Contactless to Account for More Than 1 in 2 POS Transactions Globally by 2022

A new study from Juniper Research has found more than half (53%) of global transactions at POS (Point of Sale) will be contactless within 5 years, compared to just 15% this year.

The new research POS & mPOS Terminals: Vendor Strategies, Positioning & Market Forecasts 2017-2022, found that adoption in the US would rise sharply over the period, with contactless rising from less than 2% of transactions this year to 34% by 2022. It argued that customer dissatisfaction at the slower speeds of chip card transactions, allied to burgeoning contactless infrastructure, would provide further impetus for smartphone-based payments currently dominated by Apple Pay.

For more insights, download Juniper’s free whitepaper: POS & mPOS Terminals: Our Vision for 2022.

According to the research, in markets where contactless has been heavily promoted, such as Poland and the UK, adoption has soared, while mandates both from Visa and Mastercard mean that all POS terminals in many markets must be contactless-enabled by 2020.

US to Follow European Growth Curve

As research author Dr Windsor Holden pointed out: “While US card issuers haven’t yet made contactless a priority, the extremely positive response across Europe, both from merchants and consumers, suggests the US would see very rapid migration at POS if and when contactless cards become mainstream.”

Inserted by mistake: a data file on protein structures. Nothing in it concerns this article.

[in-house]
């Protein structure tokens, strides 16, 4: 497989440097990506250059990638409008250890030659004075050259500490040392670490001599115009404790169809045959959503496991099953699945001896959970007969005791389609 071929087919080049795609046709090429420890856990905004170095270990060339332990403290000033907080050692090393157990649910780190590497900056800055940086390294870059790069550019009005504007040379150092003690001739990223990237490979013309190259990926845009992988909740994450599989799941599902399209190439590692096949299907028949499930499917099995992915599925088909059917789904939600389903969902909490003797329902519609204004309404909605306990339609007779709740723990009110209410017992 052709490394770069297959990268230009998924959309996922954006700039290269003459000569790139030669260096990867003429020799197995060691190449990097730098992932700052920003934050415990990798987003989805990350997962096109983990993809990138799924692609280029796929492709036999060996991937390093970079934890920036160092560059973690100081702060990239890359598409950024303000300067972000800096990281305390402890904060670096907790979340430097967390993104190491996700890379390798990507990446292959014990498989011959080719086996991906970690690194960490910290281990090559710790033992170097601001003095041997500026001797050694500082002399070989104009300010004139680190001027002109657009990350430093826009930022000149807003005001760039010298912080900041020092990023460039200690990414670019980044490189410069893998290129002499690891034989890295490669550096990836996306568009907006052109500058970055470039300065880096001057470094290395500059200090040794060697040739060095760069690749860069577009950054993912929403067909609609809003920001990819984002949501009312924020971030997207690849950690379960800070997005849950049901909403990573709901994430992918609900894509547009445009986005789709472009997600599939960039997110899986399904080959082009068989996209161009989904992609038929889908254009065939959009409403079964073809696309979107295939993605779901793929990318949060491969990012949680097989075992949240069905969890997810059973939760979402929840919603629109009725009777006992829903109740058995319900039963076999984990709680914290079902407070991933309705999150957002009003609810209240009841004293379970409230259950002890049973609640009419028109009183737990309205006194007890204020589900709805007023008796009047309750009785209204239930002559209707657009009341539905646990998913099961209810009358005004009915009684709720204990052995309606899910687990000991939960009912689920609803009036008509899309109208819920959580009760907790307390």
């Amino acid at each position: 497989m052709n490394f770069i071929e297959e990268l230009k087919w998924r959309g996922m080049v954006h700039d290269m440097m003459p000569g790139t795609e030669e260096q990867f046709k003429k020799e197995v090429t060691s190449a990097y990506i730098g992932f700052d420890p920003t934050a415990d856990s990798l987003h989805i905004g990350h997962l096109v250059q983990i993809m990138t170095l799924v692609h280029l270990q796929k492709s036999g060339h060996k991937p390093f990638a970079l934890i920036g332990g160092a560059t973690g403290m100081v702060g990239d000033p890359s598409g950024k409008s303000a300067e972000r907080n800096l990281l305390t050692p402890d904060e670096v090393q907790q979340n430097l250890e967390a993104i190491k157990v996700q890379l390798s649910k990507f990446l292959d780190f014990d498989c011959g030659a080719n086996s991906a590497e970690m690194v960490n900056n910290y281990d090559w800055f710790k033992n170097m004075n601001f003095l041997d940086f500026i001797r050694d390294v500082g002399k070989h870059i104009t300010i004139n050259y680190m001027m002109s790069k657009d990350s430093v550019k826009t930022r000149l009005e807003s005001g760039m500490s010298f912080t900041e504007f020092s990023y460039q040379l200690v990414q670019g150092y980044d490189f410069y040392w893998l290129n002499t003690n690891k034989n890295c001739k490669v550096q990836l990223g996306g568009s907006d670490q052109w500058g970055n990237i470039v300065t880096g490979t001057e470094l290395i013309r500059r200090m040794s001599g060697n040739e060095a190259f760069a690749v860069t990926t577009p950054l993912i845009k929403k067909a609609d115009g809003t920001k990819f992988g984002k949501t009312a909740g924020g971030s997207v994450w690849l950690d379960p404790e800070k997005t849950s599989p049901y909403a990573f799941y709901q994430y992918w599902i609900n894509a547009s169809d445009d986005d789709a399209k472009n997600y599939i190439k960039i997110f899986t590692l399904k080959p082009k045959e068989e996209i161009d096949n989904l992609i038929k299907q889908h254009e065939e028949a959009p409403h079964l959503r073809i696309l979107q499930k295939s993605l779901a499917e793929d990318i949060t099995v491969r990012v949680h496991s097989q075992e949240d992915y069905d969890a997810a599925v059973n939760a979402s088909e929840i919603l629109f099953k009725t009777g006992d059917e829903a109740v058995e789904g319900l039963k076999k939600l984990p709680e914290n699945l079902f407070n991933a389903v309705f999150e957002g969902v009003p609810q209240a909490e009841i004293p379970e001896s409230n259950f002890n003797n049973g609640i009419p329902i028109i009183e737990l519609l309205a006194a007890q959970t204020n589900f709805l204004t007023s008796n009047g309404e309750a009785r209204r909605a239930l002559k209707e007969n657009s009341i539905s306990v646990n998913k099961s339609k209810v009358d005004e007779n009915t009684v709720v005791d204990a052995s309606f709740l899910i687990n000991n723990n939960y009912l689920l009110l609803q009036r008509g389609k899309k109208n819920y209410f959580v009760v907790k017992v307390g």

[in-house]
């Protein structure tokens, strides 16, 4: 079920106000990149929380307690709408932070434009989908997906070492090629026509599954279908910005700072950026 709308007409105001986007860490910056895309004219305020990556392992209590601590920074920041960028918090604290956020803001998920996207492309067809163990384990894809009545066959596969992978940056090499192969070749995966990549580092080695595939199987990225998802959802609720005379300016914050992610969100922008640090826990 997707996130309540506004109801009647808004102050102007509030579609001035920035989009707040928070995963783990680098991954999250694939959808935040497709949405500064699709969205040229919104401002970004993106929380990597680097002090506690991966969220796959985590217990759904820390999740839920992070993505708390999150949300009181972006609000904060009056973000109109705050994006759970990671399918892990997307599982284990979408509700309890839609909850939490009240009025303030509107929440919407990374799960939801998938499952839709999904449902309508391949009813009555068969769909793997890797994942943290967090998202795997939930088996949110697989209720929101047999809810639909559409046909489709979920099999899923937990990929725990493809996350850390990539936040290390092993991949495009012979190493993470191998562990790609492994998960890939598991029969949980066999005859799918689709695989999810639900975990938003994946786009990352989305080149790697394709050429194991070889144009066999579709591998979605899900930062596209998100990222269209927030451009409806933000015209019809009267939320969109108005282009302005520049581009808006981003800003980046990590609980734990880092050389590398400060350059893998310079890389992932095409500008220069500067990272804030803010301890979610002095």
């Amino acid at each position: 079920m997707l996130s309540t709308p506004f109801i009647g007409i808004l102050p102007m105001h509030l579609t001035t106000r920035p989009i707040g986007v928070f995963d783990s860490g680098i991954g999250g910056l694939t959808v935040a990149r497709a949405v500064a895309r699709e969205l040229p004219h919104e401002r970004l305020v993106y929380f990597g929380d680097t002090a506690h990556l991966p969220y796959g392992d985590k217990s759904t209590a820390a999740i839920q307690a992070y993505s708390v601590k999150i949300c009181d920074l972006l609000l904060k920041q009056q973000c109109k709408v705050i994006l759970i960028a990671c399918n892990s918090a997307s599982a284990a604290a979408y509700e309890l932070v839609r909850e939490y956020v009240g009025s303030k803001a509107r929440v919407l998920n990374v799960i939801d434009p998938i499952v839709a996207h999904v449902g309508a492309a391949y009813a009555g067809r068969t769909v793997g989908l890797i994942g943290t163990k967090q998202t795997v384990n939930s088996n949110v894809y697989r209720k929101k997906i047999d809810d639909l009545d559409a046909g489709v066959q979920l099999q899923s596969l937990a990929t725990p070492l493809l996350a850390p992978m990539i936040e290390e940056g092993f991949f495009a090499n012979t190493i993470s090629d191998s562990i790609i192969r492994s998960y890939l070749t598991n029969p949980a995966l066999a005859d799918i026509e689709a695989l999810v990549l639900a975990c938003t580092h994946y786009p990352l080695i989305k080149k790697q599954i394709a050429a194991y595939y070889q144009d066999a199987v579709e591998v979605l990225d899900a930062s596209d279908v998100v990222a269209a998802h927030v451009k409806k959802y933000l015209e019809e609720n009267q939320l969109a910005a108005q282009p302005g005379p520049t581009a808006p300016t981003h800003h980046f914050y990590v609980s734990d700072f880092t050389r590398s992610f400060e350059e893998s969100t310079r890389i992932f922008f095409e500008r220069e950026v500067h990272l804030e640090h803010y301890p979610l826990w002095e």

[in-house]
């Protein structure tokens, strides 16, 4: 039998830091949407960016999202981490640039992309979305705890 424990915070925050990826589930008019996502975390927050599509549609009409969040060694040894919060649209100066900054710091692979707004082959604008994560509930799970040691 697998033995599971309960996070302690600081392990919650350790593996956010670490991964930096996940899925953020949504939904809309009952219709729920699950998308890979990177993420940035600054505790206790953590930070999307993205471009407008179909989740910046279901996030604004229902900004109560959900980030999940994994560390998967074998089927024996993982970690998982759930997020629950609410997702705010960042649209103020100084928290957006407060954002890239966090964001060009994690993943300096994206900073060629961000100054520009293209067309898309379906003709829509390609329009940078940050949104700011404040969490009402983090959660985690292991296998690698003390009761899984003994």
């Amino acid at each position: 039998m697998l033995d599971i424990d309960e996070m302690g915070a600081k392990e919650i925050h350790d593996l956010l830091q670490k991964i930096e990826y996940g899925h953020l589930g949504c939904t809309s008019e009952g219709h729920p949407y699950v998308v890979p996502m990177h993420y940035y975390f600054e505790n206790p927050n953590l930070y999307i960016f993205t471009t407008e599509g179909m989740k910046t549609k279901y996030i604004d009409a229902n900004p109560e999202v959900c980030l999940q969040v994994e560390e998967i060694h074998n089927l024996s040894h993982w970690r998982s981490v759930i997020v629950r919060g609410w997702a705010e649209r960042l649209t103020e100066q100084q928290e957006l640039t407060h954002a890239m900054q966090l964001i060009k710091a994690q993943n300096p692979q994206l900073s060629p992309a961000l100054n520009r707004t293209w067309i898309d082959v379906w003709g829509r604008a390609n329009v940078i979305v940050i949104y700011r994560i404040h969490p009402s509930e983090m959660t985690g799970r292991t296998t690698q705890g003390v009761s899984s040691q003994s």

However, the research cautioned that for non-contactless payments, the US’s reluctance to implement PIN at POS meant that the full benefits of CP (Card Present) fraud reduction, experienced elsewhere by the migration to EMV, were unlikely to be realised.

Smaller Merchants Drive mPOS Market

The research also anticipated that smaller merchants would increasingly embrace mPOS (mobile Point of Sale) accessories, which facilitate payments via a connection to a mobile device, as competition in the space intensified. It argued that Square’s recent entry into the UK would provide an added stimulus to that market. It further claimed that the growth in this market would in turn accelerate the transition from cash to card payments, particularly for lower-value transactions.